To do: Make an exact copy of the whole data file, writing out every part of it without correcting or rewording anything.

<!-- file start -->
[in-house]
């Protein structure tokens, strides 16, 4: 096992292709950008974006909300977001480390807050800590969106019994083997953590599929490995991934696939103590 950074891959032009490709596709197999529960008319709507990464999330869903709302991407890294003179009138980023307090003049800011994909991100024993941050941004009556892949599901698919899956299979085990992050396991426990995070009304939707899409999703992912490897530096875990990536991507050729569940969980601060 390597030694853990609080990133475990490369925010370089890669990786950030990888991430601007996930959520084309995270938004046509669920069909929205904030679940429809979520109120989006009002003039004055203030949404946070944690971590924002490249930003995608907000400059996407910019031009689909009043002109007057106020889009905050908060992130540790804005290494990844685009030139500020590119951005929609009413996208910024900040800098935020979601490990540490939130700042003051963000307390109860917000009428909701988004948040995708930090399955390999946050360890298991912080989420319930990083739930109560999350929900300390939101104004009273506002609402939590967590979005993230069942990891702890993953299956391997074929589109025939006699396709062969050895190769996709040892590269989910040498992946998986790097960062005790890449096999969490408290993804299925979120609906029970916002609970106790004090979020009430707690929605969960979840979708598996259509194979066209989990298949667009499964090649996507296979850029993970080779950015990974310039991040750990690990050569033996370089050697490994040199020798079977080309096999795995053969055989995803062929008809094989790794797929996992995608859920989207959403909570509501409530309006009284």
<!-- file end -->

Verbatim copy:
[in-house]
């Protein structure tokens, strides 16, 4: 096992292709950008974006909300977001480390807050800590969106019994083997953590599929490995991934696939103590 950074891959032009490709596709197999529960008319709507990464999330869903709302991407890294003179009138980023307090003049800011994909991100024993941050941004009556892949599901698919899956299979085990992050396991426990995070009304939707899409999703992912490897530096875990990536991507050729569940969980601060 390597030694853990609080990133475990490369925010370089890669990786950030990888991430601007996930959520084309995270938004046509669920069909929205904030679940429809979520109120989006009002003039004055203030949404946070944690971590924002490249930003995608907000400059996407910019031009689909009043002109007057106020889009905050908060992130540790804005290494990844685009030139500020590119951005929609009413996208910024900040800098935020979601490990540490939130700042003051963000307390109860917000009428909701988004948040995708930090399955390999946050360890298991912080989420319930990083739930109560999350929900300390939101104004009273506002609402939590967590979005993230069942990891702890993953299956391997074929589109025939006699396709062969050895190769996709040892590269989910040498992946998986790097960062005790890449096999969490408290993804299925979120609906029970916002609970106790004090979020009430707690929605969960979840979708598996259509194979066209989990298949667009499964090649996507296979850029993970080779950015990974310039991040750990690990050569033996370089050697490994040199020798079977080309096999795995053969055989995803062929008809094989790794797929996992995608859920989207959403909570509501409530309006009284």